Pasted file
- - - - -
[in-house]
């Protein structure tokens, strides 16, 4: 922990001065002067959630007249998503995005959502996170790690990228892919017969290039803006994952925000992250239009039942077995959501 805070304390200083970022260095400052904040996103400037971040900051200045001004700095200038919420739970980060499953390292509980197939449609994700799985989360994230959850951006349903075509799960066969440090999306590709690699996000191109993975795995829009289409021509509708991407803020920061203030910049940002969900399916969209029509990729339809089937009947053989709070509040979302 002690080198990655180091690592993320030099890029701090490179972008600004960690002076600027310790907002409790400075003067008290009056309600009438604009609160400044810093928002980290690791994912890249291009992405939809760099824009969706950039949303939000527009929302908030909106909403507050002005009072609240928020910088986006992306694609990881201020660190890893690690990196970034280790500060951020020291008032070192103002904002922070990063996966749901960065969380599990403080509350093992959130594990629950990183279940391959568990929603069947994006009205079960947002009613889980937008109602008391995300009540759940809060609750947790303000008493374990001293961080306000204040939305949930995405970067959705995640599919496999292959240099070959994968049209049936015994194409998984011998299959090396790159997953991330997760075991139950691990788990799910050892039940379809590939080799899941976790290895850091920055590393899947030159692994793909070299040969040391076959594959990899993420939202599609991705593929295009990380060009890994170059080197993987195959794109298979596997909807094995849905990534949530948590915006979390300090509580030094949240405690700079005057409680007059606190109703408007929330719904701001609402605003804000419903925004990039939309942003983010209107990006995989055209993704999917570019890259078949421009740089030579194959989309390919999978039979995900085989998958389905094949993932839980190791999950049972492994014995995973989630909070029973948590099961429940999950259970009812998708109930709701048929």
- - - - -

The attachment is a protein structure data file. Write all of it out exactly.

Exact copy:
[in-house]
């Protein structure tokens, strides 16, 4: 922990001065002067959630007249998503995005959502996170790690990228892919017969290039803006994952925000992250239009039942077995959501 805070304390200083970022260095400052904040996103400037971040900051200045001004700095200038919420739970980060499953390292509980197939449609994700799985989360994230959850951006349903075509799960066969440090999306590709690699996000191109993975795995829009289409021509509708991407803020920061203030910049940002969900399916969209029509990729339809089937009947053989709070509040979302 002690080198990655180091690592993320030099890029701090490179972008600004960690002076600027310790907002409790400075003067008290009056309600009438604009609160400044810093928002980290690791994912890249291009992405939809760099824009969706950039949303939000527009929302908030909106909403507050002005009072609240928020910088986006992306694609990881201020660190890893690690990196970034280790500060951020020291008032070192103002904002922070990063996966749901960065969380599990403080509350093992959130594990629950990183279940391959568990929603069947994006009205079960947002009613889980937008109602008391995300009540759940809060609750947790303000008493374990001293961080306000204040939305949930995405970067959705995640599919496999292959240099070959994968049209049936015994194409998984011998299959090396790159997953991330997760075991139950691990788990799910050892039940379809590939080799899941976790290895850091920055590393899947030159692994793909070299040969040391076959594959990899993420939202599609991705593929295009990380060009890994170059080197993987195959794109298979596997909807094995849905990534949530948590915006979390300090509580030094949240405690700079005057409680007059606190109703408007929330719904701001609402605003804000419903925004990039939309942003983010209107990006995989055209993704999917570019890259078949421009740089030579194959989309390919999978039979995900085989998958389905094949993932839980190791999950049972492994014995995973989630909070029973948590099961429940999950259970009812998708109930709701048929």